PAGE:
The combination of the two largest and most famous Swiss banks, each with legendary histories dating back to the mid-19th century, affects Switzerland’s reputation as a global financial centre, putting it on the brink of having a single national banking champion.
The deal follows the collapse of two major US banks last week that spurred a frantic and large-scale response from the US government to stave off further panic.
In an effort to shore up the global financial system, the world’s central banks have announced coordinated moves to stabilize banks, including access to a lending facility for banks to borrow US dollars if they need to, a widely used practice. during the 2008 crisis.
Credit Suisse chairman Axel Lehmann called the sale to UBS “a clear game changer”.
“It is a historic, sad and very challenging day for Credit Suisse, for Switzerland and for the global financial markets,” Lehmann said on Sunday, adding that the focus is now on the future and the future of Credit Suisse’s 50,000 employees, 17,000 of which are in Switzerland.
Colm Kelleher, the chairman of UBS, hailed “tremendous opportunities” from the acquisition and highlighted his bank’s “conservative risk culture” – a subtle blow to Credit Suisse’s reputation for making wild bets in pursuit of higher returns. He said the combined group will create an asset manager with more than $5 trillion in total assets invested.
UBS officials have said they plan to sell parts of Credit Suisse or reduce the size of the bank.
To back up the deal, the Swiss central bank is providing a loan of up to 100 billion francs and the government is providing another 100 billion francs of support as backstop if needed.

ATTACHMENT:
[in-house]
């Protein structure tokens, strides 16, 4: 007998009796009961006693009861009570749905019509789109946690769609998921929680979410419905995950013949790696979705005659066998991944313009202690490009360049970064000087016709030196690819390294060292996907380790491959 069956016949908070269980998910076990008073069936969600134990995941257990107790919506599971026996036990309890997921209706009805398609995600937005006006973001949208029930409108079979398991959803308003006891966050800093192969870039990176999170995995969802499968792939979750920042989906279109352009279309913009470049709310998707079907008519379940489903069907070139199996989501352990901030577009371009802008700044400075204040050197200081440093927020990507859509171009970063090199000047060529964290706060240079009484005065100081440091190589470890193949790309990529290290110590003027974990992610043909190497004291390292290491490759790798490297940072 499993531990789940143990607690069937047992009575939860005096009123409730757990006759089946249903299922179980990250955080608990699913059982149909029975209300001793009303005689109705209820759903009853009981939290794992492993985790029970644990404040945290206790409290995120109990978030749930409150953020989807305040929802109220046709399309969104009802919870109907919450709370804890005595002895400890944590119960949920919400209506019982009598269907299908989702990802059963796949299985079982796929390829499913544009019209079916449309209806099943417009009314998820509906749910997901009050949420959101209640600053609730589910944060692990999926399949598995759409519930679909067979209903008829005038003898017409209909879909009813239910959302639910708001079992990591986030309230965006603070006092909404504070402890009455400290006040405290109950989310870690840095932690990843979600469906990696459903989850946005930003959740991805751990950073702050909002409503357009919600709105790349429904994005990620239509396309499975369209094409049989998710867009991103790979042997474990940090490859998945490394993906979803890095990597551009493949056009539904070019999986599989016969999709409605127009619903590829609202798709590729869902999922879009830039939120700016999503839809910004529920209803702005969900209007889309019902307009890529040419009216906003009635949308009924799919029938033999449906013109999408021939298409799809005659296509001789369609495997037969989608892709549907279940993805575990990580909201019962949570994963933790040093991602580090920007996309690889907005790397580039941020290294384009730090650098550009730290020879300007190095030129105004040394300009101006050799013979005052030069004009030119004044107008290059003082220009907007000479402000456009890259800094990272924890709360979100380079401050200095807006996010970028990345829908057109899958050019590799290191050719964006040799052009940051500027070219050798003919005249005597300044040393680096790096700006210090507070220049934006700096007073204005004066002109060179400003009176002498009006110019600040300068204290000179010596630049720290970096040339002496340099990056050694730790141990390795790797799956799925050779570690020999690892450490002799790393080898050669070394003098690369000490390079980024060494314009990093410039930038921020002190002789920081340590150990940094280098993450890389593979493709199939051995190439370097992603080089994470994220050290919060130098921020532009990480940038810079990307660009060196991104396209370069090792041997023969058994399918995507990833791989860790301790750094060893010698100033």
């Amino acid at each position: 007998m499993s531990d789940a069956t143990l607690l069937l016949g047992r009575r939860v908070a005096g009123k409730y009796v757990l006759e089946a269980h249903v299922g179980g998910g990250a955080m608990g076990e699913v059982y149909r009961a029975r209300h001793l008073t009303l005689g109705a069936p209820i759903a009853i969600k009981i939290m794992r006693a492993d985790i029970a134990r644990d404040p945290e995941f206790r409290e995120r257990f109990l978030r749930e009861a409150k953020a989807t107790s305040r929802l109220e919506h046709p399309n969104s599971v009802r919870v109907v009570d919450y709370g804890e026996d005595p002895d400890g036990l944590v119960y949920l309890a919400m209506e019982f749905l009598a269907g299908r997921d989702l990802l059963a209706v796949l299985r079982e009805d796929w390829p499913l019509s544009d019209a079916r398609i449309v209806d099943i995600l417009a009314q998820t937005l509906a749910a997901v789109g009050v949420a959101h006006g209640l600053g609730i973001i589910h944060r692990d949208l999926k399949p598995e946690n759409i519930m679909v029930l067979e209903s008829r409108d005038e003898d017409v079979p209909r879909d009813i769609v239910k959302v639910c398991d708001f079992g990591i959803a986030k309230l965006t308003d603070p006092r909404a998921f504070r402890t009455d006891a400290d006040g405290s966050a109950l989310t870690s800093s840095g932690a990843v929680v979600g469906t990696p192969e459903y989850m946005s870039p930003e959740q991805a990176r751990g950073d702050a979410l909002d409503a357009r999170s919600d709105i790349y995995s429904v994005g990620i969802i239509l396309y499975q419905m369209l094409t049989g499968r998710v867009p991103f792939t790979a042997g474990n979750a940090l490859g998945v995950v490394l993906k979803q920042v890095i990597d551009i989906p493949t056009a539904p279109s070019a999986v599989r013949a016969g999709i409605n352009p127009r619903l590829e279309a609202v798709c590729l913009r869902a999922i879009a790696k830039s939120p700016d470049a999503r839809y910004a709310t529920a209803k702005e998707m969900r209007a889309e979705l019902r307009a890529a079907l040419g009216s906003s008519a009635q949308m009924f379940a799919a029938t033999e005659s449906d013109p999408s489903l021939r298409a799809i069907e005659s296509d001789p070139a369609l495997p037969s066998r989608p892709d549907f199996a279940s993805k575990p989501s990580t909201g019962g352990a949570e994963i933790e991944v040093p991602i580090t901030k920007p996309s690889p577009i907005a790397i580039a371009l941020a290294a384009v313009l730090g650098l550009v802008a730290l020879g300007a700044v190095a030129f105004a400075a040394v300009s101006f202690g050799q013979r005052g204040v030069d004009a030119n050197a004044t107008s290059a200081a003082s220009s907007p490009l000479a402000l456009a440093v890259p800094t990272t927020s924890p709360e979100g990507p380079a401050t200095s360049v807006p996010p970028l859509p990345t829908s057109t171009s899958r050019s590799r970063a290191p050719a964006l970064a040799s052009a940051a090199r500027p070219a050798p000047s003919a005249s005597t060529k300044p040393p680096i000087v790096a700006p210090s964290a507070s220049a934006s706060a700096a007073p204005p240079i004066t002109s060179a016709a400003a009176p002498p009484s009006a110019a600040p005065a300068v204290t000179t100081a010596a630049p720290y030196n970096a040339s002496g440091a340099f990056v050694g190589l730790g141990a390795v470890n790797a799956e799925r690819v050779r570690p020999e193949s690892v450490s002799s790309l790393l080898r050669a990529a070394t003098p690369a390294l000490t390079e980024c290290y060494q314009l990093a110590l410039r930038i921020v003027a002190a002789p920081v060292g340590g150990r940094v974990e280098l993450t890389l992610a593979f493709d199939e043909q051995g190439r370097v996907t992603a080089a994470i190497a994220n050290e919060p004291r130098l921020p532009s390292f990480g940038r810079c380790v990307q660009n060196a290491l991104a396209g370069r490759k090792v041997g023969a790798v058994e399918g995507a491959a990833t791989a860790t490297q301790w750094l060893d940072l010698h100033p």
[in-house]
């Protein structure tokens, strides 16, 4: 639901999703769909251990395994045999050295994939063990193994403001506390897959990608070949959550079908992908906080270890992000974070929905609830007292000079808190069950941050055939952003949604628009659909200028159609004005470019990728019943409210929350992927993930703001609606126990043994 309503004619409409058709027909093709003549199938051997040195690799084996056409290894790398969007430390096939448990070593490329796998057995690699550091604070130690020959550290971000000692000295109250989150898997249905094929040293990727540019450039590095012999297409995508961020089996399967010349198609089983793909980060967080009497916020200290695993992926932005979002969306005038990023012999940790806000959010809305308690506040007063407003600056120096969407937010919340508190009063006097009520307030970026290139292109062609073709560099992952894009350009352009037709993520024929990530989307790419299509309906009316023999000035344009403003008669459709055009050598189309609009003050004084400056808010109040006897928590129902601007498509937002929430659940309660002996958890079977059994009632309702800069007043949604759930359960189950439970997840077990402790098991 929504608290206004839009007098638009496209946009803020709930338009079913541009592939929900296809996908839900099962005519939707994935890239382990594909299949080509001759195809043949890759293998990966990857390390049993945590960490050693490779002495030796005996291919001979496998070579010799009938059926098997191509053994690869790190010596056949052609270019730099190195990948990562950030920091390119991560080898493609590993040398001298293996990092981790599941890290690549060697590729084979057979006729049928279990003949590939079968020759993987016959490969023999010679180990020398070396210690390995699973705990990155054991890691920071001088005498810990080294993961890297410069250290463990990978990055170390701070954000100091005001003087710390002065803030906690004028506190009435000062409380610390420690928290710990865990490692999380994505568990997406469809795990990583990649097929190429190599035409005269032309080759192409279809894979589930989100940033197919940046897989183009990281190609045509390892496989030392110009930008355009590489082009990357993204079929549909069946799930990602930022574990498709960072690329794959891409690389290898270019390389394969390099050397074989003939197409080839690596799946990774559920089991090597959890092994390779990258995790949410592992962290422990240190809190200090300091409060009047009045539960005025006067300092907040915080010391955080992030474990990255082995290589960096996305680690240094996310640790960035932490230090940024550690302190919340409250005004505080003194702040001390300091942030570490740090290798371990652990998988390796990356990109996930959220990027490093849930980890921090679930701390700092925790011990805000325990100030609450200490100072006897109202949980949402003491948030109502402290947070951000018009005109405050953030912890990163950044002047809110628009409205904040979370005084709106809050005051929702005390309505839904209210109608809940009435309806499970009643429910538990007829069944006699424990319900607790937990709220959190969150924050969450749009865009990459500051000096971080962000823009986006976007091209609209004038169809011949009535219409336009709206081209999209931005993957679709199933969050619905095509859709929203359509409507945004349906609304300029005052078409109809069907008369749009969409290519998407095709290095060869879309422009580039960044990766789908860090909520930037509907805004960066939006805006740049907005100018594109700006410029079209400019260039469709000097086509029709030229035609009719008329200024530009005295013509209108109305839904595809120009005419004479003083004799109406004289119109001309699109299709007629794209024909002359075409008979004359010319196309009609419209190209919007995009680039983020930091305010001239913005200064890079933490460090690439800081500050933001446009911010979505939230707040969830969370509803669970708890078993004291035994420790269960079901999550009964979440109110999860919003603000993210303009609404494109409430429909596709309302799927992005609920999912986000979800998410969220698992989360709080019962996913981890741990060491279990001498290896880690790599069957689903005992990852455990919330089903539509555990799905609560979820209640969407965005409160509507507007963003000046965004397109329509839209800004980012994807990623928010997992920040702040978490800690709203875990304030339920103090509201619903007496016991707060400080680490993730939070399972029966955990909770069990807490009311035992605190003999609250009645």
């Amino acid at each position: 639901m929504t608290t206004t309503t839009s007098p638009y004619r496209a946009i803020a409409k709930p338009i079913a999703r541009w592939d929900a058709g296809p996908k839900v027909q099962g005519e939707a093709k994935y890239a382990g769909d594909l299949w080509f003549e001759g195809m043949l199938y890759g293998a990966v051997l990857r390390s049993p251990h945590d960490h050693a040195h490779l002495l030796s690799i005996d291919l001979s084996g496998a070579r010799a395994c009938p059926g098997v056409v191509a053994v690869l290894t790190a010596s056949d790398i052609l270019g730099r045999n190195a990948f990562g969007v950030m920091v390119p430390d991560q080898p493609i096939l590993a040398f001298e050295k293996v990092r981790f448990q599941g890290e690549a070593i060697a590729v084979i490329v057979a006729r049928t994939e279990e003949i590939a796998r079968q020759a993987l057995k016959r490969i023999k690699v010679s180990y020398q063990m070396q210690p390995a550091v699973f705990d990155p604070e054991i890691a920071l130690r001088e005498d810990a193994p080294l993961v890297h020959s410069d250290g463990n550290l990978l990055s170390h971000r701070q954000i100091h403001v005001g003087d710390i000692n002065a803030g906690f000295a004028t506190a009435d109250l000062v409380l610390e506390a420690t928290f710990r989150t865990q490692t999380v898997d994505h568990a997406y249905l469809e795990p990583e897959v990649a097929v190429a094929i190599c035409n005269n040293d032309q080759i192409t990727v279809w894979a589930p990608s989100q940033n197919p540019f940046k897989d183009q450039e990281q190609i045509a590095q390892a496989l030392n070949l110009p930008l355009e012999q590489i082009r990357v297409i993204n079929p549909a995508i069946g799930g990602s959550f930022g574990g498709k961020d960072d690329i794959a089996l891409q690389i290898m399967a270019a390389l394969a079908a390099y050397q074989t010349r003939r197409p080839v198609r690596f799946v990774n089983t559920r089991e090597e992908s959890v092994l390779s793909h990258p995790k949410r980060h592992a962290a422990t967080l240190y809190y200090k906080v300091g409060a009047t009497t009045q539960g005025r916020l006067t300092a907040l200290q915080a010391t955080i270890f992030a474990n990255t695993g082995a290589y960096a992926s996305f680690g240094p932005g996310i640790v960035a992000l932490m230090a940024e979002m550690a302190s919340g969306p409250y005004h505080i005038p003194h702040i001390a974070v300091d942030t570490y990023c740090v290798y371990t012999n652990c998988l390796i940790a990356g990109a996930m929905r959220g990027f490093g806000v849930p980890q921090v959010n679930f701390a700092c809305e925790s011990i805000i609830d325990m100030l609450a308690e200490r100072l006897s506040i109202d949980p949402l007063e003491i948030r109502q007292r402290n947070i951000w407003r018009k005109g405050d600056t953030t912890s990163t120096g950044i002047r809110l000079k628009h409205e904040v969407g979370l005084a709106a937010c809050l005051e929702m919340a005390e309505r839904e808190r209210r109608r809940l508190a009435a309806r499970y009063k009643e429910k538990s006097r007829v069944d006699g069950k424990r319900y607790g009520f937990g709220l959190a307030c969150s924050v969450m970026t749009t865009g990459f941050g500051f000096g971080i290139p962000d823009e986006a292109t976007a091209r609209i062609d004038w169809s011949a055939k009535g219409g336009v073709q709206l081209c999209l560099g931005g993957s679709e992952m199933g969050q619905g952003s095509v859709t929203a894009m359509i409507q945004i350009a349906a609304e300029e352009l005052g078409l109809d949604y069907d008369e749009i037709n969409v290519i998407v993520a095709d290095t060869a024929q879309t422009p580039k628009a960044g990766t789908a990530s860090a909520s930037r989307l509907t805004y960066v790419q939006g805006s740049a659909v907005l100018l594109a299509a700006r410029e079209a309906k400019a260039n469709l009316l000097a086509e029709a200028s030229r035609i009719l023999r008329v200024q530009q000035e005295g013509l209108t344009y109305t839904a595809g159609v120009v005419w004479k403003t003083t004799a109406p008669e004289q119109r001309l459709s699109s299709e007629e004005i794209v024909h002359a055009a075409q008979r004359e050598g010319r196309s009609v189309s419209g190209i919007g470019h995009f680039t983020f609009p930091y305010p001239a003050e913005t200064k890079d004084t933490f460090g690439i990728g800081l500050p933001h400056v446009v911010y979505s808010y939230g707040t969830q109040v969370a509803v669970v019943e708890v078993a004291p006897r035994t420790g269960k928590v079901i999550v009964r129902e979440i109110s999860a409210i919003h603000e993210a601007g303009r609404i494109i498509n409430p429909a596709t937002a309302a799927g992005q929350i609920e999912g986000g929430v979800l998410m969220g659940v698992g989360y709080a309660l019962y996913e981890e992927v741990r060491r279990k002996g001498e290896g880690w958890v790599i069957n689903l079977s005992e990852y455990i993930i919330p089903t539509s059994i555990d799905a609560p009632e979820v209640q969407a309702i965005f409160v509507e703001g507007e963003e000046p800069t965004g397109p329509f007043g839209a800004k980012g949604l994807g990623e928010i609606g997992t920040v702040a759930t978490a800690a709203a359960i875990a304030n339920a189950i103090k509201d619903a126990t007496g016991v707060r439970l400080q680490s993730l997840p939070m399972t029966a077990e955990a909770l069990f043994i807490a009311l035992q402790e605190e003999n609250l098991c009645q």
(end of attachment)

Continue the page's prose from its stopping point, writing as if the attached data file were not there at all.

European Central Bank President Christine Lagarde praised the “swift action” of Swiss officials, saying they were “instrumental in restoring orderly market conditions and ensuring financial stability”.
He reiterated that the European banking sector is resilient, with strong financial buffers and plenty of available liquidity. Credit Suisse’s parent bank is not part of European Union supervision, but it has entities in several European countries that are.
Last week, when the ECB raised interest rates, it said banks “are in a completely different position than they were in 2008” during the financial crisis, in part due to tighter government regulation.
Investors and banking sector analysts were still mulling the deal, but at least one analyst has suggested it could tarnish Switzerland’s global banking image.
“A nationwide reputation for prudent financial management, robust regulatory oversight and, frankly, for being a bit dour and boring when it comes to investing has been blown away,” said Octavio Marenzi, CEO of the consultancy Opimas LLC, in an email.
McHugh reported from Frankfurt, Germany. Associated Press writers Jamey Keaten in Geneva, Ken Sweet in New York, Frank Jordans and Emily Schultheis in Berlin, Barbara Ortutay in Oakland, California, and Chris Rugaber in Washington contributed.